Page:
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Author Topic: Snowdrop  (Read 1782 times)
Dave Hall
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« on: January 31, 2009, 03:51:49 PM »
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First of the season.
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pegelli
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« Reply #1 on: January 31, 2009, 04:04:09 PM »
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I've been trying to get out and make shots like that, but I chickened out and stayed in bed.

I like how you've put the snow drop off-center and slightly diagonal.
On the other hand I find the slightly oof background distracting. There's two options you might have tried: stop down further and have it all sharp or open up and blur it more.

Maybe I'll get up early tomorrow  
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pieter, aka pegelli
John R
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« Reply #2 on: January 31, 2009, 05:03:48 PM »
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Try to have better visual balance and design in your image. For example, if you are going to include large areas of black, they have to be balanced against the rest of the elements in the image. Although shallow depth of field will help somewhat, black, or for that matter any dark areas, will still draw attention and compete with the rest of the elements. If you can't use shallow DOF, try to avoid dark areas. Learning is a matter of time and practice and critical review on your part, and of course, critique from peers can be helpful. When you have learned something it will likely be unconcious, but it will be incoporated in your photography. So don't worry about trying to remember everything.

John R.
« Last Edit: February 01, 2009, 07:09:44 PM by John R » Logged
LoisWakeman
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« Reply #3 on: February 02, 2009, 09:38:59 AM »
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Dave: as flowers are generally pretty co-operative subjects, you have plenty of time to consider different framings and angles. I don't like to sound as if I am a know-it-all as I am still learning myself, every day, but this does look a bit as if you spotted the flower, got in close and snapped immediately.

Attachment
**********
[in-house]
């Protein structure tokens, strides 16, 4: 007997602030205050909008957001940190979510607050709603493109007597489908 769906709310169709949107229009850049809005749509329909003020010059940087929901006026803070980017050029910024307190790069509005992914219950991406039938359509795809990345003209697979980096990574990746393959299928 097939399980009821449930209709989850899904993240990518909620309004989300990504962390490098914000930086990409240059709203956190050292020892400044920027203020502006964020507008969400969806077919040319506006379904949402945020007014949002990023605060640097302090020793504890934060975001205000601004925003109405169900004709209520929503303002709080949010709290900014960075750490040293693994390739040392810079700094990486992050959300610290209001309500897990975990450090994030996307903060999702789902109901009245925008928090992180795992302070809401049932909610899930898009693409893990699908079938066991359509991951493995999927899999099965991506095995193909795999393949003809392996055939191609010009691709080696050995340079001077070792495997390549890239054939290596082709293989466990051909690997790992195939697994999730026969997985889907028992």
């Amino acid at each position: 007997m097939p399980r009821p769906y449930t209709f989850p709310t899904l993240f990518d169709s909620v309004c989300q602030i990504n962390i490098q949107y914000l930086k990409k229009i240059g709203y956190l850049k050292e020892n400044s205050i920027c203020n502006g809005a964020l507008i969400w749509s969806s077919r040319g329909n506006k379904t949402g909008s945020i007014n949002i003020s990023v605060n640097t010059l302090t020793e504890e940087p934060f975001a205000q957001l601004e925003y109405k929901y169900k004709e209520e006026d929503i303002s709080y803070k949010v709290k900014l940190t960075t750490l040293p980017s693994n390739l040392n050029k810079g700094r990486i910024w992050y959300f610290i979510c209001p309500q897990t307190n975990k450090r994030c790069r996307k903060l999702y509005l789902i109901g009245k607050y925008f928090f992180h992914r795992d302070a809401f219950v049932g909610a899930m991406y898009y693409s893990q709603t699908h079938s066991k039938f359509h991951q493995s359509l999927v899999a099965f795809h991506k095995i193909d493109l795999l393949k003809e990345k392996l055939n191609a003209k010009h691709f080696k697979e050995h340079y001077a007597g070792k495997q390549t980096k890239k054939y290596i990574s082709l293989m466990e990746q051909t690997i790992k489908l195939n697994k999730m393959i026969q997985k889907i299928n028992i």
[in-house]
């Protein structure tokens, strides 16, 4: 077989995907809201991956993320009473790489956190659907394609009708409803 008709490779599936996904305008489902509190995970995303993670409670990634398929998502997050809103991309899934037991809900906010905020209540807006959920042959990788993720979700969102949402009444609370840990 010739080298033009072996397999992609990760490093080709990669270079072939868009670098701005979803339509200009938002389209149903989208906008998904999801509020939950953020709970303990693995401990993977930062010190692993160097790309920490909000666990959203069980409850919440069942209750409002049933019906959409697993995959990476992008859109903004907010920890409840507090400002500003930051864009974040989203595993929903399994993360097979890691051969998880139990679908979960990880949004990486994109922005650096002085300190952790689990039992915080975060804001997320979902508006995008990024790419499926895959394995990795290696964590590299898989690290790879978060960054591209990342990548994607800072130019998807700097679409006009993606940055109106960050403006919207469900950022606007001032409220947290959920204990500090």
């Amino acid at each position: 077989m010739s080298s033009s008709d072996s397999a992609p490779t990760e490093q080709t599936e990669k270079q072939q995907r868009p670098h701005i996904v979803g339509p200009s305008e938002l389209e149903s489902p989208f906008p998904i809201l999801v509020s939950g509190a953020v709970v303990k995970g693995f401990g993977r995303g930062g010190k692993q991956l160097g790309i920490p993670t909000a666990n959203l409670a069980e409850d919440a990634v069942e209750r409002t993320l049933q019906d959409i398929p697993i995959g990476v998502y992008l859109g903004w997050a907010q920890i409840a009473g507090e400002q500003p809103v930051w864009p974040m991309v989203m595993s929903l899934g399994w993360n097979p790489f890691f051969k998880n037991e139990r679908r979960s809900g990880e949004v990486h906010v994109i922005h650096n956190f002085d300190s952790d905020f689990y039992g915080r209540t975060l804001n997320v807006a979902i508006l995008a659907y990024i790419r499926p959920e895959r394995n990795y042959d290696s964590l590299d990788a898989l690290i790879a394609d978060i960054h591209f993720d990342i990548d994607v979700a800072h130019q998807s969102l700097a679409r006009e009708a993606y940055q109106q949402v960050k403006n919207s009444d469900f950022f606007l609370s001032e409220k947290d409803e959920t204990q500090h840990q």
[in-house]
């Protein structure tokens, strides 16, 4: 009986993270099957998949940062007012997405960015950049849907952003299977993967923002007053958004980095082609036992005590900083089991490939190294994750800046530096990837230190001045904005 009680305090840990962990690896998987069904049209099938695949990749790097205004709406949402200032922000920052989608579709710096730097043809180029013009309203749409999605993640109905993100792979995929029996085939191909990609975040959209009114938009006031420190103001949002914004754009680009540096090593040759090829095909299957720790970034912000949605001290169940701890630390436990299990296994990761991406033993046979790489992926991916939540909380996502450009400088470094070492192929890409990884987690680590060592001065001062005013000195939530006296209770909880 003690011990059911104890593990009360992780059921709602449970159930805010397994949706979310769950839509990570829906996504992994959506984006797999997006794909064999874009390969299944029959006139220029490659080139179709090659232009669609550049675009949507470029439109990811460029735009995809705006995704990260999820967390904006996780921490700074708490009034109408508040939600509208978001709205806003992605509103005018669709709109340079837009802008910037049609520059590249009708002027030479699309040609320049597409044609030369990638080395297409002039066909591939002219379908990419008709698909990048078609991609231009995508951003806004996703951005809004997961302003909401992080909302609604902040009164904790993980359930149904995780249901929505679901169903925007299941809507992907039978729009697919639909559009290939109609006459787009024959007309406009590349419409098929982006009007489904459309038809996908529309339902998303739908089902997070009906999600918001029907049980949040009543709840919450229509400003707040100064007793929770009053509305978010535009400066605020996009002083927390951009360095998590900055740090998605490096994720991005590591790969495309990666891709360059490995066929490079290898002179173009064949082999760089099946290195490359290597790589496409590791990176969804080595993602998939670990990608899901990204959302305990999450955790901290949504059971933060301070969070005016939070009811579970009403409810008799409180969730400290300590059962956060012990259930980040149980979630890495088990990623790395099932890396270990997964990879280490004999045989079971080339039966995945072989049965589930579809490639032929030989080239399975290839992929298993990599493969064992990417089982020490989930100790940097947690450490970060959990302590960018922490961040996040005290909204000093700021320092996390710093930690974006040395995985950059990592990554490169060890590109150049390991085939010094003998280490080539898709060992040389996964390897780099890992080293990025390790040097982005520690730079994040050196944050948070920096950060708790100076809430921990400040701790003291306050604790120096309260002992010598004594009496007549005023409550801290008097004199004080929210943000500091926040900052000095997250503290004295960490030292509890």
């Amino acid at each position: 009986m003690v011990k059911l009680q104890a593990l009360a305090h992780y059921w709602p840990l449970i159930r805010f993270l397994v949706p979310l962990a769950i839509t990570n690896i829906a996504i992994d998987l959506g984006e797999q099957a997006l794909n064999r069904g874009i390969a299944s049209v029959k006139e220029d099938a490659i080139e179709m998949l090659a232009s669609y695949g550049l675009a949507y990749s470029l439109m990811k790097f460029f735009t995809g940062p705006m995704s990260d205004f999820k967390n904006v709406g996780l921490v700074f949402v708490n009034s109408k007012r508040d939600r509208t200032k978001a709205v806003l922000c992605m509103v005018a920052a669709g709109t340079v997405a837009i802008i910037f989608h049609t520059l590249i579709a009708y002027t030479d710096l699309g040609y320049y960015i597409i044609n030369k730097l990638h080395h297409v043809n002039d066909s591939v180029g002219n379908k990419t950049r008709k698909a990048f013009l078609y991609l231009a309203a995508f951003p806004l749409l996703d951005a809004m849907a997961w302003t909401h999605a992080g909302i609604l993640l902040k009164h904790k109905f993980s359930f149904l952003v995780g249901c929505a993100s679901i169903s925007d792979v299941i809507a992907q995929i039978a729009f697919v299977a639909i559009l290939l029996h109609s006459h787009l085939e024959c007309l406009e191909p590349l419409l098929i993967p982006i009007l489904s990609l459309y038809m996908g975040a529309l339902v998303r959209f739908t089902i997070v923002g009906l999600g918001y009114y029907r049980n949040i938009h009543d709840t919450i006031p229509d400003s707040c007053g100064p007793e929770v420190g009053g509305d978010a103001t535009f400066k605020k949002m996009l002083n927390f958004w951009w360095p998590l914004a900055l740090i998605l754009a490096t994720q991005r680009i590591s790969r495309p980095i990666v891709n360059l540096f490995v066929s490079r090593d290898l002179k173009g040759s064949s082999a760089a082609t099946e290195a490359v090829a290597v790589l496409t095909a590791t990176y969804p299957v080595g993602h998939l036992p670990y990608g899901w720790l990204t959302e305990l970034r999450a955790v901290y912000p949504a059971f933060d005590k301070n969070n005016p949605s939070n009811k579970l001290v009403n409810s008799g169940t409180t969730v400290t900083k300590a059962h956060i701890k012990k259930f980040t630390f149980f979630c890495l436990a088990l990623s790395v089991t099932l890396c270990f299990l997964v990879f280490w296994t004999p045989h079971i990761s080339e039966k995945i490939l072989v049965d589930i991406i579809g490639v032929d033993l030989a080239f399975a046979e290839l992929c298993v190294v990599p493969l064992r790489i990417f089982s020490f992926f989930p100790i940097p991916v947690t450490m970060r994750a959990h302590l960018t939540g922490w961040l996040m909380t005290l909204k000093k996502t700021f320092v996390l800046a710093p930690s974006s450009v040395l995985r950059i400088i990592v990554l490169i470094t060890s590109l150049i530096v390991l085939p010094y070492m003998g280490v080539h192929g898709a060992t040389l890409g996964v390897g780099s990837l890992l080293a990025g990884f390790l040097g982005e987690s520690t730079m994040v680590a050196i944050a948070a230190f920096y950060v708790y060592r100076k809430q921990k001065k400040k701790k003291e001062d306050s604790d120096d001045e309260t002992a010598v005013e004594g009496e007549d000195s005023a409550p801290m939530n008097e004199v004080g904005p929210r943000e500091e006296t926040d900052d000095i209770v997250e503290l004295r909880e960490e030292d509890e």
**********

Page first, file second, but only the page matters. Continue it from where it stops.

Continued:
As your focus is the bloom, then spending a moment to remove the dead leaves and twigs to simplify the background would be a good idea, and then looking for a framing to maximise its impact in the shot. For example, you could crop the bottom 2-3 cms here to advantage.

As it is, there is a bit too much 'clutter' here to allow the eye to rest on the snowdrop. The problem is that our eyes (or rather our brains) are good at ignoring things we aren't interested in, whereas the camera records it all impartially. Try to get into the habit of consciously looking all around the frame looking for distractions and possible problems before you click the shutter button. It will eventually become second nature - then if people say "why on earth did you include X or Y in that?", you can at least tell them you did it deliberately!  
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Dave Hall
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« Reply #4 on: February 02, 2009, 09:52:49 AM »
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Quote from: LoisWakeman
Dave: as flowers are generally pretty co-operative subjects, you have plenty of time to consider different framings and angles. I don't like to sound as if I am a know-it-all as I am still learning myself, every day, but this does look a bit as if you spotted the flower, got in close and snapped immediately.

As your focus is the bloom, then spending a moment to remove the dead leaves and twigs to simplify the background would be a good idea, and then looking for a framing to maximise its impact in the shot. For example, you could crop the bottom 2-3 cms here to advantage.

As it is, there is a bit too much 'clutter' here to allow the eye to rest on the snowdrop. The problem is that our eyes (or rather our brains) are good at ignoring things we aren't interested in, whereas the camera records it all impartially. Try to get into the habit of consciously looking all around the frame looking for distractions and possible problems before you click the shutter button. It will eventually become second nature - then if people say "why on earth did you include X or Y in that?", you can at least tell them you did it deliberately!  

Hi Lois.
I did do a little tidying before I took the shot, I left the dead leaves in because they are frosty. The flower is still around, probably under 150mm of snow but I may try again with it.

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Fank Cheh
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« Reply #5 on: February 02, 2009, 09:37:53 PM »
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Suggestion OBTW my first post but what would happen if you cropped just the snow drop and dead leaf/vertical frame, that removes all of the green distraction--- works for me.
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